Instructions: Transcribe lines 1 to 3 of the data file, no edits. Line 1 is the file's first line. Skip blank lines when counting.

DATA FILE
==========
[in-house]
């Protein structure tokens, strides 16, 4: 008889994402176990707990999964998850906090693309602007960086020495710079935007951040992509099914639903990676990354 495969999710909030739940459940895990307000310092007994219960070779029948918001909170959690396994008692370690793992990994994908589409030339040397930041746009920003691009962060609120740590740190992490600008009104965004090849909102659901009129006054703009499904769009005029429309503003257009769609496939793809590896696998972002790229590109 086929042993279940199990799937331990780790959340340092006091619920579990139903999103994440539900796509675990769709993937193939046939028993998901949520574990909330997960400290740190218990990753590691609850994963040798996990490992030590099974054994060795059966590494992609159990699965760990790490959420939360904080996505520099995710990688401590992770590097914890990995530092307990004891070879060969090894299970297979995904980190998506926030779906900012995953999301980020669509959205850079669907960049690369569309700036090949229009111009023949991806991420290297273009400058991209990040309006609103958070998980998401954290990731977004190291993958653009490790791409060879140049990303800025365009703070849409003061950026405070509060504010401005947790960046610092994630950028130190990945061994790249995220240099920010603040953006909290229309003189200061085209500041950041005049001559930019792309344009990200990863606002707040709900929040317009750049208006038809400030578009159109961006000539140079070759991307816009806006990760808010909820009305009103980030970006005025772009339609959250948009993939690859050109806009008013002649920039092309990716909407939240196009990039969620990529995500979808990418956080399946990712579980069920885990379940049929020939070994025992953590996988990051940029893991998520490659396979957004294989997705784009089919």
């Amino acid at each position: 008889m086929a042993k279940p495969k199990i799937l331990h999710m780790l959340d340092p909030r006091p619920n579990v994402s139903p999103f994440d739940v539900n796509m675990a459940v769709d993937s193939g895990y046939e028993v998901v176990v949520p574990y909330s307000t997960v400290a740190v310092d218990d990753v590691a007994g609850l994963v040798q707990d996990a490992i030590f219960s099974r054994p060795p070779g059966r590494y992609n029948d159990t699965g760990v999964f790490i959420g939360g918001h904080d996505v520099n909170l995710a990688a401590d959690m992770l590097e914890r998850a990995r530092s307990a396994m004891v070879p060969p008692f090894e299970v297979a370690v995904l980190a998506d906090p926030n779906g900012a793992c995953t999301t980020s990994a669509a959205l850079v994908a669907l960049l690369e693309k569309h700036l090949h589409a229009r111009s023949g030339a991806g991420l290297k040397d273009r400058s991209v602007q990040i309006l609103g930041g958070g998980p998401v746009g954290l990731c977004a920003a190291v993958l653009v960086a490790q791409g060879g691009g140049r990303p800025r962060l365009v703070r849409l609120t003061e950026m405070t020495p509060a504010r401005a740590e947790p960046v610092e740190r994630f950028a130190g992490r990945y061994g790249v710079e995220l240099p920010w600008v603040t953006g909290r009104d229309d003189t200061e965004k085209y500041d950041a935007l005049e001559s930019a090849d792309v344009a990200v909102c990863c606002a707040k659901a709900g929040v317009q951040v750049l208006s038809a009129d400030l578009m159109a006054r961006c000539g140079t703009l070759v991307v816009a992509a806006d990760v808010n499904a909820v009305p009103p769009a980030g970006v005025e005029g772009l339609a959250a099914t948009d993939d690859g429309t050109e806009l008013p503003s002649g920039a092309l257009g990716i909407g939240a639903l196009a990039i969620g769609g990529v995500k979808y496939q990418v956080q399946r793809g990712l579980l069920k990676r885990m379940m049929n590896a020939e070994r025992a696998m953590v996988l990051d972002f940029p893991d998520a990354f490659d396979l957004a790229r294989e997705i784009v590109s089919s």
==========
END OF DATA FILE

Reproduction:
[in-house]
């Protein structure tokens, strides 16, 4: 008889994402176990707990999964998850906090693309602007960086020495710079935007951040992509099914639903990676990354 495969999710909030739940459940895990307000310092007994219960070779029948918001909170959690396994008692370690793992990994994908589409030339040397930041746009920003691009962060609120740590740190992490600008009104965004090849909102659901009129006054703009499904769009005029429309503003257009769609496939793809590896696998972002790229590109 086929042993279940199990799937331990780790959340340092006091619920579990139903999103994440539900796509675990769709993937193939046939028993998901949520574990909330997960400290740190218990990753590691609850994963040798996990490992030590099974054994060795059966590494992609159990699965760990790490959420939360904080996505520099995710990688401590992770590097914890990995530092307990004891070879060969090894299970297979995904980190998506926030779906900012995953999301980020669509959205850079669907960049690369569309700036090949229009111009023949991806991420290297273009400058991209990040309006609103958070998980998401954290990731977004190291993958653009490790791409060879140049990303800025365009703070849409003061950026405070509060504010401005947790960046610092994630950028130190990945061994790249995220240099920010603040953006909290229309003189200061085209500041950041005049001559930019792309344009990200990863606002707040709900929040317009750049208006038809400030578009159109961006000539140079070759991307816009806006990760808010909820009305009103980030970006005025772009339609959250948009993939690859050109806009008013002649920039092309990716909407939240196009990039969620990529995500979808990418956080399946990712579980069920885990379940049929020939070994025992953590996988990051940029893991998520490659396979957004294989997705784009089919």
């Amino acid at each position: 008889m086929a042993k279940p495969k199990i799937l331990h999710m780790l959340d340092p909030r006091p619920n579990v994402s139903p999103f994440d739940v539900n796509m675990a459940v769709d993937s193939g895990y046939e028993v998901v176990v949520p574990y909330s307000t997960v400290a740190v310092d218990d990753v590691a007994g609850l994963v040798q707990d996990a490992i030590f219960s099974r054994p060795p070779g059966r590494y992609n029948d159990t699965g760990v999964f790490i959420g939360g918001h904080d996505v520099n909170l995710a990688a401590d959690m992770l590097e914890r998850a990995r530092s307990a396994m004891v070879p060969p008692f090894e299970v297979a370690v995904l980190a998506d906090p926030n779906g900012a793992c995953t999301t980020s990994a669509a959205l850079v994908a669907l960049l690369e693309k569309h700036l090949h589409a229009r111009s023949g030339a991806g991420l290297k040397d273009r400058s991209v602007q990040i309006l609103g930041g958070g998980p998401v746009g954290l990731c977004a920003a190291v993958l653009v960086a490790q791409g060879g691009g140049r990303p800025r962060l365009v703070r849409l609120t003061e950026m405070t020495p509060a504010r401005a740590e947790p960046v610092e740190r994630f950028a130190g992490r990945y061994g790249v710079e995220l240099p920010w600008v603040t953006g909290r009104d229309d003189t200061e965004k085209y500041d950041a935007l005049e001559s930019a090849d792309v344009a990200v909102c990863c606002a707040k659901a709900g929040v317009q951040v750049l208006s038809a009129d400030l578009m159109a006054r961006c000539g140079t703009l070759v991307v816009a992509a806006d990760v808010n499904a909820v009305p009103p769009a980030g970006v005025e005029g772009l339609a959250a099914t948009d993939d690859g429309t050109e806009l008013p503003s002649g920039a092309l257009g990716i909407g939240a639903l196009a990039i969620g769609g990529v995500k979808y496939q990418v956080q399946r793809g990712l579980l069920k990676r885990m379940m049929n590896a020939e070994r025992a696998m953590v996988l990051d972002f940029p893991d998520a990354f490659d396979l957004a790229r294989e997705i784009v590109s089919s």